Data from social media provide unprecedented opportunities to investigate the processes that govern the dynamics of collective social phenomena. We consider an information theoretical approach to define and measure the temporal and structural signatures typical of collective social events as they arise and gain prominence. We use the symbolic transfer entropy analysis of microblogging time series to extract directed networks of influence among geolocalized subunits in social systems. This methodology captures the emergence of system-level dynamics close to the onset of socially relevant collective phenomena. The framework is validated against a detailed empirical analysis of five case studies. In particular, we identify a change in the characteristic time scale of the information transfer that flags the onset of information-driven collective phenomena. Furthermore, our approach identifies an order-disorder transition in the directed network of influence between social subunits. In the absence of clear exogenous driving, social collective phenomena can be represented as endogenously driven structural transitions of the information transfer network. This study provides results that can help define models and predictive algorithms for the analysis of societal events based on open source data.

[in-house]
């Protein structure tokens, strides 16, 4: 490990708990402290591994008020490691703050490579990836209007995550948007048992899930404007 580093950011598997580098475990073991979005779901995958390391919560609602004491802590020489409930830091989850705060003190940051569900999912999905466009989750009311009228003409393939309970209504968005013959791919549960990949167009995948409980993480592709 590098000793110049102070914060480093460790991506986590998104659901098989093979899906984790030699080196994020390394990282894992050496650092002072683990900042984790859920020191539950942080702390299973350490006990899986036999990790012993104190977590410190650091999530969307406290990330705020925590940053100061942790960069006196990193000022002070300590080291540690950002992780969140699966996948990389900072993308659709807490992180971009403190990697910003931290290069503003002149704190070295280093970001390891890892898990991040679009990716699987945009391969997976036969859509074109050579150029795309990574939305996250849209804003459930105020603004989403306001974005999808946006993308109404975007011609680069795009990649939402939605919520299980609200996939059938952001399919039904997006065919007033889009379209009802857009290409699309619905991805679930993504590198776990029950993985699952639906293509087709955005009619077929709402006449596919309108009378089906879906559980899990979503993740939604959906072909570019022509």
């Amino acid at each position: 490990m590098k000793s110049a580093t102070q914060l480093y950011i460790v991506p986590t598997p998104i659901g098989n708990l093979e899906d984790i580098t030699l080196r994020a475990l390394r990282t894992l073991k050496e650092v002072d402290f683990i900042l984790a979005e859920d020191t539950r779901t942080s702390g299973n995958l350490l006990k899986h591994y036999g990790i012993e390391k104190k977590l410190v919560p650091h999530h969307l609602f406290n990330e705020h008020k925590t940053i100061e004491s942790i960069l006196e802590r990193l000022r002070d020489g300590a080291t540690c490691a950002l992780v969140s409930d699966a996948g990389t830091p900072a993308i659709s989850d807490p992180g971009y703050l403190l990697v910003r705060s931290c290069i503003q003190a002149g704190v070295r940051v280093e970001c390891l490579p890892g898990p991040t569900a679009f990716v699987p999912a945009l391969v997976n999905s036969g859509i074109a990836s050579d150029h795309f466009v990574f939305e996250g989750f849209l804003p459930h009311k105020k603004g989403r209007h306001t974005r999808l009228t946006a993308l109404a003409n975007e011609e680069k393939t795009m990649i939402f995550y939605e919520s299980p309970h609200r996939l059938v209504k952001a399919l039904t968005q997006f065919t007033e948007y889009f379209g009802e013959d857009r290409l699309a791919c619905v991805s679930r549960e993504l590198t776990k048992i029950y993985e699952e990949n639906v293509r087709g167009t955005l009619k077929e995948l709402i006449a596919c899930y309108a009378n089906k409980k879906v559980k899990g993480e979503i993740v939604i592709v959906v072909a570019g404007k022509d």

Published in Volume 2, Number 4